One of the most enjoyable liberties from this semi-retirement phase of life is not shaving every day. It’s not that it takes much more than 5 or 6 minutes to execute. It’s just the mundane motions of the hot water, shaving cream and sharp razor that was a part of my daily routine for 40-plus years now seem so unnecessary.
I’ve never really been a fan of the electric shaver. Just didn’t cut it. Every time I would use one, my first impression was that I still needed a shave.
On those occasions in my younger years when I might skip a day or take the weekend off, so to speak, my father-in-law would always ask, “Is your razor broken?” He was retired U.S. Navy and a retired Navy Yard electrician, and he still shaved every morning. Of course, he also would cut the grass, wash his car, pressure wash the house and fix a leaky toilet before 10 a.m. so that the day wouldn’t get away from him. He has since passed away, and I miss him every day but could never keep up with him.
Anyway, back to shaving. While waiting on a car repair recently, I felt like it might be relaxing to find a barbershop that offered a shave.
There’s a chance I had romanticized the entire experience. After all, who seeks a perfect stranger to stand over them with a sharp razor in their hand?
The more I thought about it, the more I wanted it. Could I find a shop that still offered the experience? There were two barbershops within walking distance, so I was on my way.
I’m not sure what I wanted more. The shave or merely a hot, steamy towel draped around my face. With a three-day stubble working, the anticipation grew, though, quite frankly, I wasn’t entirely sure this was something barbers still offered.
As I walked into a traditional shop with the red, white and blue spinning pole on the outside and the sound of electric clippers on the inside, I thought my chances were pretty good.
“Can I get a shave here?”
The owner quickly replied, “Not anymore, too many liabilities because of blood issues and health concerns.”
This shop stopped shaving people a few years ago. It was probably just as well they didn’t offer this grooming service anymore. Not sure I’d want to put myself in the hands of somebody who hadn’t done it in a decade or so.
As I opened the door to leave, the bell above it rang, and I was told of another place not far away that did offer facial shaves, but it might cost an arm and a leg.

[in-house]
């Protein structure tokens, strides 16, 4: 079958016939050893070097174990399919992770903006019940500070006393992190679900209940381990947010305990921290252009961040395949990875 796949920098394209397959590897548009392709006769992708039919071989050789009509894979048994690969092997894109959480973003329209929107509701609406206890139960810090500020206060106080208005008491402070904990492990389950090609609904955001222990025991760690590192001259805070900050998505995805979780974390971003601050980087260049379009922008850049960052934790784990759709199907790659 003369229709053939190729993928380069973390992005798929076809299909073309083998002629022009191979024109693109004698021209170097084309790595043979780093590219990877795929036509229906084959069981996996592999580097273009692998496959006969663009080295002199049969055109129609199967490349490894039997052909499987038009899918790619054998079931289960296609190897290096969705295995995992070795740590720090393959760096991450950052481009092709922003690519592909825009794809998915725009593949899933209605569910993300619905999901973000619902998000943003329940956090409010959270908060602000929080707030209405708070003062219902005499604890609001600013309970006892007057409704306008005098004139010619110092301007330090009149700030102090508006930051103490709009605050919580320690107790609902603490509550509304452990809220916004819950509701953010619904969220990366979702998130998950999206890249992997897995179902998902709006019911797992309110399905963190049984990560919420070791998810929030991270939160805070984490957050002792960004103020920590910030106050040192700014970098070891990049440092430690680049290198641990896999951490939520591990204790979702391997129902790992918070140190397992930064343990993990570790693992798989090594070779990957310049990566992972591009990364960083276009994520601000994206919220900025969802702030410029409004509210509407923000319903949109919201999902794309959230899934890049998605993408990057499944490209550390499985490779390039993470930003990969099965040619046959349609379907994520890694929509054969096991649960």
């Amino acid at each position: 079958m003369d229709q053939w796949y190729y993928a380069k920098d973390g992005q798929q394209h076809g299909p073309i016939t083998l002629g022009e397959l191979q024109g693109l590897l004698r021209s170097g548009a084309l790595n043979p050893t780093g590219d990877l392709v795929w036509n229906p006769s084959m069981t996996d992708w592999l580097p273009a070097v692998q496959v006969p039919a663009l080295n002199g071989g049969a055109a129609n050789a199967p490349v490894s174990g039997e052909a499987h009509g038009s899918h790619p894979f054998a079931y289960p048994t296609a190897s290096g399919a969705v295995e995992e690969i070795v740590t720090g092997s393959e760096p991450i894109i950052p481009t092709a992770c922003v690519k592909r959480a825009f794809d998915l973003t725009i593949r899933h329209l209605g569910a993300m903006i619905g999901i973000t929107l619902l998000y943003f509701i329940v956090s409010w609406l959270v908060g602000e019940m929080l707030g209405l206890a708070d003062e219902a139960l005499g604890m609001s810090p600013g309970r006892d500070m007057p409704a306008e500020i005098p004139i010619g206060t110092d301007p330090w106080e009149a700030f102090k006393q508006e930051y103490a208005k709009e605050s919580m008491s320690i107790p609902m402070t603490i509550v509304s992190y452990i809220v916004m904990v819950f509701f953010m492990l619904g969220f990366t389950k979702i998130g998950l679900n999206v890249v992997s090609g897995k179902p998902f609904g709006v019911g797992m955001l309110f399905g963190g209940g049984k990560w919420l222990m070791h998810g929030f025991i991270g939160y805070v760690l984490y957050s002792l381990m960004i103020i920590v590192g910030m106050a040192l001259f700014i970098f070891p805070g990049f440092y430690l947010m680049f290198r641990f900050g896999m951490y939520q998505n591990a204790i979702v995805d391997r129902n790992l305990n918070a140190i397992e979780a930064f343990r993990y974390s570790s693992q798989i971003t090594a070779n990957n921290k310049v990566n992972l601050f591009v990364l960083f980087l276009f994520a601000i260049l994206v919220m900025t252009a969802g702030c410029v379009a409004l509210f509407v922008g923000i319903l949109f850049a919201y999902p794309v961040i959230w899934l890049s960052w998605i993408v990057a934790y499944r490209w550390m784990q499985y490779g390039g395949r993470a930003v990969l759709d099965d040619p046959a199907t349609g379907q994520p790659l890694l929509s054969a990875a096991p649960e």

The next place was everything the other wasn’t. Upon entering, soft mood music played while the smell of various oils wafted around the room. There were three chairs, one was occupied and two other hair-cutters were awaiting their next customer. I knew this place was different because "shop" was spelled with two p’s and an e.
“Can I get a shave here?” I asked. “Absolutely, do you have an appointment?,” one of the non-busy barbers replied.
They offered me a card and asked if I’d like to make an appointment. I thanked them and wandered aimlessly back to the car repair shop, not far from this shoppe.
Lean back and relax
I’m not sure if I really wanted a shave that day or was just hoping for a nostalgic respite that included a hot towel, a soapy shave and a period of relaxation. I had definitely prepared myself, mentally, for a time-warped moment that’s not that easily achieved these days, at least not without an appointment.
I’m not really an appointment person. It doesn’t mean that I’m not on-time, I’m just a little more impulsive about some of my more perfunctory day-to-day duties.
Sitting in a barber’s chair for a shave, to me, is like being in the company of an artist. The closeness of razor to whisker along with that barber knowing the angle of best access to move both with and against the grain requires true skill and a steady hand.
When you cut to the chase, this is probably more about being pampered than anything else. For ladies, this is probably akin to having your nails done. It just makes you feel better.
I’m sure the mood to get a shave will strike me again. Will I eventually make an appointment? Probably not. The best remedy for scratching this itch might just be to drench a small towel in hot, steamy water and wrap it around my stubbly face.
Reach Warren Peper at email@example.com.